Question: What are some sample milestones/goals to set for co-founders to allow them to gain equity for contributing value to the company, like a vesting-based equity plan.
Backdrop: Let's say for example, in a software company, there are two founders: 1 who is a seasoned developer- he has the idea for and makes the product, and 1 who handles the operational business side- marketing, sales, hiring, etc... The developer feels that since the flagship product is his idea and he is creating it, he should receive 80% of the equity initially. This allows 20% for the other co-founder. Since it is so early in the company's history, they agree that this seems fair initially (as one has clearly had more quantifiable results) but with the contingency that as the business grows there be availability for extra equity awarded based on their value contributed.
i.e. The developer creates another product. The business guy makes their first sale. etc.....
I would caution against using a milestone-based approach exclusively, because it is too restrictive.
In most startups, the idea/product that you have when you start is not the product/service that ends up making the business successful. By developing and marketing the initial idea, you will learn more and will very likely discover a more compelling problem to solve for your customers or a different solution that is easier to sell.
If you set up milestones based on your current idea, you incent the co-founder to push that idea forward regardless of evidence to the contrary. Startups need to be in the mode of "Fail Fast", meaning try something, figure out if it works, and if it doesn't - kill that idea and move on to the next idea. You want your incentives to be aligned toward rapid iteration, not toward sticking with the original idea.
For example, imagine that you get approached by a customer that says they want to give you a long-term contract, but only if you have a support team in place. The most important thing for your business at that moment is for your co-founder to build out that support team, but he doesn't get equity for that because you didn't anticipate it in the milestones.
Instead, I recommend a straight-out vesting program where he accrues his equity over time. Then, he can always be contributing to what the business needs most. If he isn't pulling his weight or isn't doing what you think is best for the business, you separate (fire him). This approach gives him incentive to do what's best for the company without having to stick to any rigid set of milestones.
I organize the Co-Founders MeetUp so I'm quite passionnate about this topic. If you really mean co-founders, then use this basic principle: all co-founders including you will be treated the same. You want to give them milestones? Then you should have milestones too.
In practice, milestones are not a good idea for co-founders. To me, one of the key definitions of a co-founder is that they will stick around and adapt to do whatever it takes. The key is that you can't predict the future. Co-founders are supposed to step in no matter what.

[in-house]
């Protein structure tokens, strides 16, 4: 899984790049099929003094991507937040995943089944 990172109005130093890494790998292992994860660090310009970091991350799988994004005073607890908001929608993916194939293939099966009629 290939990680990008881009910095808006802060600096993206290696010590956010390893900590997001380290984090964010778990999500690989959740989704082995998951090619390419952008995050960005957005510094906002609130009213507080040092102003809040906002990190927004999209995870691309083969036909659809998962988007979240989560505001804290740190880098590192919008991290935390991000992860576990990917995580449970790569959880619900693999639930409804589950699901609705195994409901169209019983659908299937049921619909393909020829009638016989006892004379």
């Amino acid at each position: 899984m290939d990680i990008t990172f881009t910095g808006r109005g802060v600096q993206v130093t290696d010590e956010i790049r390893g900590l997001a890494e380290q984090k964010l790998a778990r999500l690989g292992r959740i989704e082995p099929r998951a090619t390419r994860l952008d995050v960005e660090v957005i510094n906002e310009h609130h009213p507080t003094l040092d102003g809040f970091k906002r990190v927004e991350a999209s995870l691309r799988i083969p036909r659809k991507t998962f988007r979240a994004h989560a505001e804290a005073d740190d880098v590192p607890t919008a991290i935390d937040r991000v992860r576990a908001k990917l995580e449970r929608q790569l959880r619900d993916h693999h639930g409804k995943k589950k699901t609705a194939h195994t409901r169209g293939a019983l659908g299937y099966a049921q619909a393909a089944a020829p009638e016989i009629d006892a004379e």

Employees and contractors are the opposite: they do what you pay them to do, it's not their problem if something is wrong with the rest of the business.
Now, do you see why co-founders and milestones don't mix? You are treating a co-founder like a contractor.
To put it another way: when your business needs change (and they will within a year or 6 months, it's a given), what do you want your co-founder to do? Work on a now artificial milestone to vest some stock, or work on something important?
Whatever the deal is, the founders need to get it in writing and agree before moving forward.
In terms of milestones, some to think about are:
Typically, when a company is formed, the co-founders get founders stock and a pool of stock is set aside for future contributions (at each round). This pool is distributed based on some management method (e.g. goals or milestones).
Any stock option plan (aside from founders stock) will be vested at a decided upon interval (usually 4 years), so you just need to figure out how to award it and how much.
By giving the "business" guy less, how would you feel in 1 year if the business never got profitable mainly due to lack of sales?
What would make him work hard, when given so little?
Do not underestimate the amount of time it takes to do all the operational business side of things. And do not underestimate the importance of those tasks getting done!
I'm a developer myself. I've build a product. I could be myself only, but I chose to bring in another guy to handle everything non-technical/non-product focused. I gave him 50%. Why?
I was in the same situation 6 years ago, and chose to be on my own. The operational business tasks was too much for me to handle and i closed down the business.
So I'd rather have 50% of something - than a 100% of nothing!
I sense and understand your trepidation. I've had 3 co-founders over the years at various start-ups who just plain sucked. They had been strong performers and successful co-founders in previous ventures, with lots of real success but they had either lost interest, the timing wasn't right, or they were just incompetent--I've never figured out what.
Having said that, I think the milestone approach isn't a good one. You should understand what level of hunger your co-founders have and what time commitment is available. I would consider the following points: